Discharged patient commits murder-suicide — were her docs to blame? — (Healthcare Business & Technology)

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Healthcare Business & Technology

Discharged patient commits murder-suicide — were her docs to blame?  Can doctors be held responsible for the actions of a mentally ill patient they treated four months earlier? A new court case aims to find out.

 

A family is suing McLean Hospital in Belmont, Massachusetts, as well as two of its psychiatrists and a staff social worker, for providing improper care to Marcelle Thibault and for the wrongful death of Thibault and her young niece and nephew. The suit is being brought by Ken and Danielle Lambert, the parents of the two children. Thibault was Danielle Lambert’s twin sister.

In September 2007, Thibault was diagnosed and treated at McLean Hospital for bipolar disorder. She was hospitalized for six days, then released with a recommendation to continue with outpatient therapy and psychotropic prescriptions.

According to the Lamberts, Thibault appeared to improve over the next few months, and they had no reason to be concerned that she posed a risk to herself or other people. So on Jan. 11, 2008, they didn’t hesitate to let Thibault take the children, five-year-old Kaleigh and four-year-old Shane, for a sleep-over at her home.

Driving home with the children, Thibault crossed the median of a major highway, stopped her car facing the wrong way and stripped off her own clothes and and the childrens’. According to eyewitnesses, she then grabbed the kids and ran into oncoming traffic, screaming about religion. All three were killed.

Tragic — but was it preventable?

At first glance, it seems like a tragic, unforeseeable event. But the Lamberts later learned of information that they say would have prevented their childrens’ death — and Thibault’s — had it been shared with the family.

The night of her death, Thibault had stopped her car on the way to pick up the children and assaulted a passerby who stopped to assist her. At the time, she informed a state trooper who arrived on the scene that she was “debating good and evil.”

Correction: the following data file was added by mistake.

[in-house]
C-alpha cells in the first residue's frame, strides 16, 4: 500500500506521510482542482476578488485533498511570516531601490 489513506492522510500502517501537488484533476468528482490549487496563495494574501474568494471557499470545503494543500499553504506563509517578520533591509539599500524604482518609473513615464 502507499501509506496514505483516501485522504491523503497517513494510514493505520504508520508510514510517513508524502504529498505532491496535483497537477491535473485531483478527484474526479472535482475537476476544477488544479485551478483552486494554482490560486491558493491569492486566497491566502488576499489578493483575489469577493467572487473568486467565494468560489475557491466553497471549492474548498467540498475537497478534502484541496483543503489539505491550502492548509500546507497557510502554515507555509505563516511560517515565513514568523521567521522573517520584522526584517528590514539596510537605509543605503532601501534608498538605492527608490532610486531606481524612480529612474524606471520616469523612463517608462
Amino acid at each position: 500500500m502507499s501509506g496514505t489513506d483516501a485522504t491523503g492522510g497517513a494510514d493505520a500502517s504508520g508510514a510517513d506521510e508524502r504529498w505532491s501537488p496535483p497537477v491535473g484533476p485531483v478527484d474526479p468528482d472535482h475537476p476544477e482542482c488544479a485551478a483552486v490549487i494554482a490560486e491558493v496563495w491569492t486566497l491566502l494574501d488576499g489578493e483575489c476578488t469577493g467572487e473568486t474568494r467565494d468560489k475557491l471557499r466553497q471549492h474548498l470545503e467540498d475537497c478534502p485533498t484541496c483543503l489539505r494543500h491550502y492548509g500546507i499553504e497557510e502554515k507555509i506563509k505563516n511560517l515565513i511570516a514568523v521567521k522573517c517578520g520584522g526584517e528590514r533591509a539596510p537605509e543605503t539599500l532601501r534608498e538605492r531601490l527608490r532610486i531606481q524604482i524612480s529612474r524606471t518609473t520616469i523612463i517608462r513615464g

Thibault calmed down quickly and the other motorist declined to press charges. Lacking information on Thibault’s medical history, the trooper declined to hold her for a psychiatric evaluation and sent her on her way with a warning. Thibault didn’t tell the Lamberts about the altercation when she arrived at their home.

The family’s attorney said they considered filing suit against the police for not holding Thibault after the traffic stop, but felt the case against the trooper would be too hard to prove. But they did move forward with a suit against the doctors at McLean, claiming they should have informed Thibault’s family that she could be a risk to herself or others.

McLean Hospital didn’t comment on the case, but it’s worth pointing out that the clinicians treating Thibault had a difficult balancing act to perform.

Disclosing too much information about her mental state to her extended family could easily be seen as a breach of patient confidentiality. And that assumes that her doctors could predict such a violent outburst. If Thibault’s own family could see nothing wrong in her demeanor just prior to her death, could the doctors be expected to do so months in advance of the actual incident?

What’s your take on the case: Was it  preventable or just a tragic incident no one could foresee? Share your thoughts in the comments.